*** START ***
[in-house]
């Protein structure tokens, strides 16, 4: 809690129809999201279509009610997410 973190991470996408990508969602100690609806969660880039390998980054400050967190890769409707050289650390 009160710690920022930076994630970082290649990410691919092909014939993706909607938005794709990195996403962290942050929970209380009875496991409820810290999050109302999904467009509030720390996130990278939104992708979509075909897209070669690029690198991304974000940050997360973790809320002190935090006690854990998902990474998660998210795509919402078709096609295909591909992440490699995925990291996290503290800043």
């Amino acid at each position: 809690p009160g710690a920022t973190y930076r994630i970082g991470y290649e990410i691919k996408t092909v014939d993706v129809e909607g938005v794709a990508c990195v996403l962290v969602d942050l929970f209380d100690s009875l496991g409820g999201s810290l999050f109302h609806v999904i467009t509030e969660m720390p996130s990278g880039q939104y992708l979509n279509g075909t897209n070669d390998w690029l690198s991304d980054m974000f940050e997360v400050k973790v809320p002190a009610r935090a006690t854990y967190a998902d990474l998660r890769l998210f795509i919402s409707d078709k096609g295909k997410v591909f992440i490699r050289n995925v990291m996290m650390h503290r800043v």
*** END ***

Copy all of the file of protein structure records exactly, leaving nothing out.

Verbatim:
[in-house]
């Protein structure tokens, strides 16, 4: 809690129809999201279509009610997410 973190991470996408990508969602100690609806969660880039390998980054400050967190890769409707050289650390 009160710690920022930076994630970082290649990410691919092909014939993706909607938005794709990195996403962290942050929970209380009875496991409820810290999050109302999904467009509030720390996130990278939104992708979509075909897209070669690029690198991304974000940050997360973790809320002190935090006690854990998902990474998660998210795509919402078709096609295909591909992440490699995925990291996290503290800043």
């Amino acid at each position: 809690p009160g710690a920022t973190y930076r994630i970082g991470y290649e990410i691919k996408t092909v014939d993706v129809e909607g938005v794709a990508c990195v996403l962290v969602d942050l929970f209380d100690s009875l496991g409820g999201s810290l999050f109302h609806v999904i467009t509030e969660m720390p996130s990278g880039q939104y992708l979509n279509g075909t897209n070669d390998w690029l690198s991304d980054m974000f940050e997360v400050k973790v809320p002190a009610r935090a006690t854990y967190a998902d990474l998660r890769l998210f795509i919402s409707d078709k096609g295909k997410v591909f992440i490699r050289n995925v990291m996290m650390h503290r800043v």